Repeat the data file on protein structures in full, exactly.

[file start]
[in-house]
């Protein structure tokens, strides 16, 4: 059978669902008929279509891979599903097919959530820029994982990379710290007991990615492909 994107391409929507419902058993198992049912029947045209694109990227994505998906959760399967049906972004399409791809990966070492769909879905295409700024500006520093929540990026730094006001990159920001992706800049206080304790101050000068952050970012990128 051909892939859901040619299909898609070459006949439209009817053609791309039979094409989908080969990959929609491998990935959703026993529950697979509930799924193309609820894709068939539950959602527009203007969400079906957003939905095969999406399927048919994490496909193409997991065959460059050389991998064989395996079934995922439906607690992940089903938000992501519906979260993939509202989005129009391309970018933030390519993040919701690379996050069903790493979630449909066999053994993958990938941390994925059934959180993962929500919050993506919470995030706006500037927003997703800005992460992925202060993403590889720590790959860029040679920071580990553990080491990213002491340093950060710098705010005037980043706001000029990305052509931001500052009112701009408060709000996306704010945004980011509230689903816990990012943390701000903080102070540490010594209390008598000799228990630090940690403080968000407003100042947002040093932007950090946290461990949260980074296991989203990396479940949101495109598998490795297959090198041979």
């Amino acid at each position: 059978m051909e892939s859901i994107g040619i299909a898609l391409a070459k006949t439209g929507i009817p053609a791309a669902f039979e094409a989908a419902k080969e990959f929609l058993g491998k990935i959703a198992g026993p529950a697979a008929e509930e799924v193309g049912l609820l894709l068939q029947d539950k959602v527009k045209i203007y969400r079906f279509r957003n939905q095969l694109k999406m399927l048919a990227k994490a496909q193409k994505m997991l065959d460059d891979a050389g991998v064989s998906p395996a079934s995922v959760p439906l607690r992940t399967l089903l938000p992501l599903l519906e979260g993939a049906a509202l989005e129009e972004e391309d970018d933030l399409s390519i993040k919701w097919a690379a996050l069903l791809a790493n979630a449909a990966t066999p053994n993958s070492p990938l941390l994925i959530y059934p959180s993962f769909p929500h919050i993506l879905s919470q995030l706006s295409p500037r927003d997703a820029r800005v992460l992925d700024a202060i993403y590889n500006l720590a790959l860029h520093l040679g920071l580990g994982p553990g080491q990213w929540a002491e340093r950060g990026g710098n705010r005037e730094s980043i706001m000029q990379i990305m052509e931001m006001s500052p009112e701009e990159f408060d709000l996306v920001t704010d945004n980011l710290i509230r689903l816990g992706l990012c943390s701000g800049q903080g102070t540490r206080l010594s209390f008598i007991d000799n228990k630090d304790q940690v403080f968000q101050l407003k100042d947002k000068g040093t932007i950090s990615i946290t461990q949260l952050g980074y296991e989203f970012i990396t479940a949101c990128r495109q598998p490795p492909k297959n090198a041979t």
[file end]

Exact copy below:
[in-house]
């Protein structure tokens, strides 16, 4: 059978669902008929279509891979599903097919959530820029994982990379710290007991990615492909 994107391409929507419902058993198992049912029947045209694109990227994505998906959760399967049906972004399409791809990966070492769909879905295409700024500006520093929540990026730094006001990159920001992706800049206080304790101050000068952050970012990128 051909892939859901040619299909898609070459006949439209009817053609791309039979094409989908080969990959929609491998990935959703026993529950697979509930799924193309609820894709068939539950959602527009203007969400079906957003939905095969999406399927048919994490496909193409997991065959460059050389991998064989395996079934995922439906607690992940089903938000992501519906979260993939509202989005129009391309970018933030390519993040919701690379996050069903790493979630449909066999053994993958990938941390994925059934959180993962929500919050993506919470995030706006500037927003997703800005992460992925202060993403590889720590790959860029040679920071580990553990080491990213002491340093950060710098705010005037980043706001000029990305052509931001500052009112701009408060709000996306704010945004980011509230689903816990990012943390701000903080102070540490010594209390008598000799228990630090940690403080968000407003100042947002040093932007950090946290461990949260980074296991989203990396479940949101495109598998490795297959090198041979």
């Amino acid at each position: 059978m051909e892939s859901i994107g040619i299909a898609l391409a070459k006949t439209g929507i009817p053609a791309a669902f039979e094409a989908a419902k080969e990959f929609l058993g491998k990935i959703a198992g026993p529950a697979a008929e509930e799924v193309g049912l609820l894709l068939q029947d539950k959602v527009k045209i203007y969400r079906f279509r957003n939905q095969l694109k999406m399927l048919a990227k994490a496909q193409k994505m997991l065959d460059d891979a050389g991998v064989s998906p395996a079934s995922v959760p439906l607690r992940t399967l089903l938000p992501l599903l519906e979260g993939a049906a509202l989005e129009e972004e391309d970018d933030l399409s390519i993040k919701w097919a690379a996050l069903l791809a790493n979630a449909a990966t066999p053994n993958s070492p990938l941390l994925i959530y059934p959180s993962f769909p929500h919050i993506l879905s919470q995030l706006s295409p500037r927003d997703a820029r800005v992460l992925d700024a202060i993403y590889n500006l720590a790959l860029h520093l040679g920071l580990g994982p553990g080491q990213w929540a002491e340093r950060g990026g710098n705010r005037e730094s980043i706001m000029q990379i990305m052509e931001m006001s500052p009112e701009e990159f408060d709000l996306v920001t704010d945004n980011l710290i509230r689903l816990g992706l990012c943390s701000g800049q903080g102070t540490r206080l010594s209390f008598i007991d000799n228990k630090d304790q940690v403080f968000q101050l407003k100042d947002k000068g040093t932007i950090s990615i946290t461990q949260l952050g980074y296991e989203f970012i990396t479940a949101c990128r495109q598998p490795p492909k297959n090198a041979t």